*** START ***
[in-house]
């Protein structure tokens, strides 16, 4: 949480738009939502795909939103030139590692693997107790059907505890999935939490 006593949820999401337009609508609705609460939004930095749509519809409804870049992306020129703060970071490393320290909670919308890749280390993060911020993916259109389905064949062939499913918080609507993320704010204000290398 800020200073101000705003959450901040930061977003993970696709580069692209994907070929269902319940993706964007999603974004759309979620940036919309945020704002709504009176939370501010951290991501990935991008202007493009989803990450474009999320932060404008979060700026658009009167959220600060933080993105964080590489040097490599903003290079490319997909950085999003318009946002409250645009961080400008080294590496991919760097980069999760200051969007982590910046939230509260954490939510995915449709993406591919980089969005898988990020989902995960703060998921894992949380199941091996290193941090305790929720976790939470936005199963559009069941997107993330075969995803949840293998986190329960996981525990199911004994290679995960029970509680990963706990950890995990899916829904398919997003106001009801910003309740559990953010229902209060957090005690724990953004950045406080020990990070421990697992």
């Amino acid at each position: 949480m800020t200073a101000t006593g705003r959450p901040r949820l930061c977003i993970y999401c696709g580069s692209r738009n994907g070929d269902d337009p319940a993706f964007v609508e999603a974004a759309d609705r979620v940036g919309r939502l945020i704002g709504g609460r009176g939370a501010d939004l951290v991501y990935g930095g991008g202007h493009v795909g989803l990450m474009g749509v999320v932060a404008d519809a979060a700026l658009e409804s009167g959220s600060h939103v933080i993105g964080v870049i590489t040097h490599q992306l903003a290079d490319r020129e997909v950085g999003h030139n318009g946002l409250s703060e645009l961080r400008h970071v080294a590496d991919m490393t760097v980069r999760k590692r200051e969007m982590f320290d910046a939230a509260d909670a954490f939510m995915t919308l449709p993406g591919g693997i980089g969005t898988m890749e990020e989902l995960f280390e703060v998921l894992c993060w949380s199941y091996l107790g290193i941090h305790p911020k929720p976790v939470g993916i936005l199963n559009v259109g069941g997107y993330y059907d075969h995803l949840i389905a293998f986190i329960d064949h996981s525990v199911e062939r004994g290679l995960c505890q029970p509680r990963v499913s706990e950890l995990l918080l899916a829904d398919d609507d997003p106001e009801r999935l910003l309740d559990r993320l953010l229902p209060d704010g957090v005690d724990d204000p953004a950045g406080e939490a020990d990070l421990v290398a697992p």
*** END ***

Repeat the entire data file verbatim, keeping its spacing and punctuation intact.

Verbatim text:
[in-house]
């Protein structure tokens, strides 16, 4: 949480738009939502795909939103030139590692693997107790059907505890999935939490 006593949820999401337009609508609705609460939004930095749509519809409804870049992306020129703060970071490393320290909670919308890749280390993060911020993916259109389905064949062939499913918080609507993320704010204000290398 800020200073101000705003959450901040930061977003993970696709580069692209994907070929269902319940993706964007999603974004759309979620940036919309945020704002709504009176939370501010951290991501990935991008202007493009989803990450474009999320932060404008979060700026658009009167959220600060933080993105964080590489040097490599903003290079490319997909950085999003318009946002409250645009961080400008080294590496991919760097980069999760200051969007982590910046939230509260954490939510995915449709993406591919980089969005898988990020989902995960703060998921894992949380199941091996290193941090305790929720976790939470936005199963559009069941997107993330075969995803949840293998986190329960996981525990199911004994290679995960029970509680990963706990950890995990899916829904398919997003106001009801910003309740559990953010229902209060957090005690724990953004950045406080020990990070421990697992």
């Amino acid at each position: 949480m800020t200073a101000t006593g705003r959450p901040r949820l930061c977003i993970y999401c696709g580069s692209r738009n994907g070929d269902d337009p319940a993706f964007v609508e999603a974004a759309d609705r979620v940036g919309r939502l945020i704002g709504g609460r009176g939370a501010d939004l951290v991501y990935g930095g991008g202007h493009v795909g989803l990450m474009g749509v999320v932060a404008d519809a979060a700026l658009e409804s009167g959220s600060h939103v933080i993105g964080v870049i590489t040097h490599q992306l903003a290079d490319r020129e997909v950085g999003h030139n318009g946002l409250s703060e645009l961080r400008h970071v080294a590496d991919m490393t760097v980069r999760k590692r200051e969007m982590f320290d910046a939230a509260d909670a954490f939510m995915t919308l449709p993406g591919g693997i980089g969005t898988m890749e990020e989902l995960f280390e703060v998921l894992c993060w949380s199941y091996l107790g290193i941090h305790p911020k929720p976790v939470g993916i936005l199963n559009v259109g069941g997107y993330y059907d075969h995803l949840i389905a293998f986190i329960d064949h996981s525990v199911e062939r004994g290679l995960c505890q029970p509680r990963v499913s706990e950890l995990l918080l899916a829904d398919d609507d997003p106001e009801r999935l910003l309740d559990r993320l953010l229902p209060d704010g957090v005690d724990d204000p953004a950045g406080e939490a020990d990070l421990v290398a697992p």